Islamic State militants have reportedly abducted at least 150 Assyrian Christians from their homes in northeastern Syria.
The Syrian Observatory for Human Rights, a UK-based monitoring group, first reported Monday that 90 Assyrians were abducted from the villages of Tal Shamiram and Tal Hermz in the Al-Hasakah province, a diverse corner of Syria that borders Turkey and Iraq.
The number of people reported missing climbed Tuesday. Swedish-Assyrian journalist Nuri Kino, founder of "A Demand for Action," an organization that campaigns for the protection of ethno-religious minorities in the Middle East, told VICE News that 90 men had been taken captive and moved to a nearby mountain, and that 70 women and children remained in Tal Shamiram, where they are also being held hostage.
According to Reuters, a Syrian Christian group that represents several NGO's inside and outside the country confirmed Tuesday that at least 150 men, women, and elderly people are missing in Al-Hasakah.
"We have verified at least 150 people who have been adducted from sources on the ground," Bassam Ishak, president of the Syriac National Council of Syria, reportedly said.
Ethnic Assyrians — a Christian minority group whose members speak Syriac, a dialect of Aramaic, the primary language of Jesus and his disciples — are indigenous to Syria and Iraq. Around 1 million Assyrians lived in Syria before the conflict began in 2011, but their numbers have dwindled to roughly 400,000 as many fled amid violence and persecution.
According to Kino, who said that he is in constant contact with local militias and civilians who have fled the attacks, both Syrian and Kurdish forces were attempting to retake Tal Shamiram, though information on how the operations are proceeding is scarce. A Syrian soldier told Kino that while the army had managed to retake two of the villages, they believed the Islamic State fighters had called for "hundreds" of reinforcements from Raqqa. "What happened to the abducted men we don't know yet, there are so many rumors," Kino added.
Mardean Isaac, a British-Assyrian writer who also works with "A Demand for Action," told VICE News that the initial raids occurred Monday between 5 and 6am local time.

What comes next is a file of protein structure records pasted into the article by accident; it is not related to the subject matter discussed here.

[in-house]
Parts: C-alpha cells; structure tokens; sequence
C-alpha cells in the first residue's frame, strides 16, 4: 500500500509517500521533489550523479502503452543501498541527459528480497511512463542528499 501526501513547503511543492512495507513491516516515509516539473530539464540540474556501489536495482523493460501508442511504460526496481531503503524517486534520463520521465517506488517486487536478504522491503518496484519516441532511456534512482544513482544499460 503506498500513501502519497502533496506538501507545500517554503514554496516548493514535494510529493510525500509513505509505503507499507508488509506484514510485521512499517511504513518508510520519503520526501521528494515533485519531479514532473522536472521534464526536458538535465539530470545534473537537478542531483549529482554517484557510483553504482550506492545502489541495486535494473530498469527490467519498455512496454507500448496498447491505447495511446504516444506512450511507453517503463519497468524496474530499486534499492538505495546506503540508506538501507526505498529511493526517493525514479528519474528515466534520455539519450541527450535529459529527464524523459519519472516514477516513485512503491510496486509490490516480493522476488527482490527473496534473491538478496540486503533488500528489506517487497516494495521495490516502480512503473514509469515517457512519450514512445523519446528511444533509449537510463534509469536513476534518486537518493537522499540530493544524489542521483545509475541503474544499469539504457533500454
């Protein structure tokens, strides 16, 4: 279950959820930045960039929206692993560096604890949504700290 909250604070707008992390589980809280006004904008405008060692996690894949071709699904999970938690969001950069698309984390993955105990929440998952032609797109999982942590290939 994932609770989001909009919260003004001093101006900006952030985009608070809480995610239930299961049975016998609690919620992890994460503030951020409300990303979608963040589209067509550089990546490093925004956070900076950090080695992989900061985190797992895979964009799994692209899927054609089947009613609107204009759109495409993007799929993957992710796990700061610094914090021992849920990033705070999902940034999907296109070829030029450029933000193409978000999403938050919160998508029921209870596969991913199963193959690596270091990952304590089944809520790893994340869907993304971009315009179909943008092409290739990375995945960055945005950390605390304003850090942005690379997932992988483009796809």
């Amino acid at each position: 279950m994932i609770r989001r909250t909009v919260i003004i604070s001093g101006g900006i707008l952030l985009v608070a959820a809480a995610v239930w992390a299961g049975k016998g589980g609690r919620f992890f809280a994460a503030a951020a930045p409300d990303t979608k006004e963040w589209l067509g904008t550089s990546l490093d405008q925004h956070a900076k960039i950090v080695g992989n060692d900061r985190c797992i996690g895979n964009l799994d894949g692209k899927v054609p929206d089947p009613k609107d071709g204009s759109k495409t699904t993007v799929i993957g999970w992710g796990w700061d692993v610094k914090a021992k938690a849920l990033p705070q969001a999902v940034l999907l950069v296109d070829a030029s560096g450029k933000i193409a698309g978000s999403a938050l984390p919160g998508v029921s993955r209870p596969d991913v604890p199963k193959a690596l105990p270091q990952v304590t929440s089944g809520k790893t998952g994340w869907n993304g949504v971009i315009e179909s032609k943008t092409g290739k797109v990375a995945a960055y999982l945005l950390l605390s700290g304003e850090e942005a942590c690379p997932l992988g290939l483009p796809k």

The attacks targeted villages along the Khabur River in northeast Syria, he said. During one attack, the women and children were separated from the men, who were taken by militants to the nearby Abd al-Aziz mountains. "We think 90 to 100 Assyrian men are being held hostage by the Islamic State and they are demanding the release of Islamic State prisoners in exchange for the release of these Assyrians," Isaac said.
It was a typical Islamic State operation, Isaac noted, "in the sense that it was basically a terror operation. They came early, they ransacked the village — everybody fled."
Isaac estimated that 400 families managed to escape, seeking refuge in the city of Hassakah, while another 100 managed to get transport to Qamishli, a city on the Turkish border. Around 3,000 people total have been displaced, he said.
In a video posted Monday on Facebook, a woman speaks about surviving the attacks. Sitting with three children, she says, "We fell asleep in total quiet, nothing was going on… We woke up to the sound of clashing, we didn't know what it was, until we saw that everyone in the camp was fleeing because ISIS had entered the village.
"We heard that in Tel Shamiram, they had seized the women and taken them up to the mountain — and they did the same thing in Tal Jazeereh. We tried calling them; there was no response. They went into Tel Hormuz and killed people there; even young men. We didn't understand what had happened, fully, but there was so much fear in our hearts that we didn't even know how to escape… even old men and women were fleeing. All the roads were closed: there wasn't a single car."
Eventually, she says in the footage, people from Qamishli came to rescue them. "The men remained and ushered the women and children, and they still remain there, fighting."
VICE News could not independently verify the contents of the video.
The villages in Al-Hasakah "are uneasily poised between the Islamic State and the Kurdish 'cantons,' which are semi-autonomous regions established by left-wing Kurdish groups," Isaac explained.
Isaac cited sources as saying that Islamic State militants recently killed two young Assyrian men whom they described as "crusaders," and said were being punished for "siding with the Kurds." The Islamic State has readily murdered members of minority groups that fail to conform to their radical brand of Islam.
"The Assyrian people have a history of resistance which is centuries old," Isaac said. "When confronted with ISIS your choices are genocide or genocide, so if you arm yourself badly that can be a problem, and the situation then of course is scattershot and uncertain — there's no strategy going on; it's a guerrilla situation."
Isaac said his relatives in Syria are at risk of losing their culture because of constant conflict and threats. "The tragedy for us is that we keep losing our land, we keep losing our homes, and we have no control over our destiny," he said.
The Syrian Observatory for Human Rights also reported Monday that 14 Islamic State fighters were killed by US-led airstrikes in a region close to Tal Hamis. Bombs dropped on the village of Salima by Kurdish peshmerga forces reportedly killed eight civilians, including five children.
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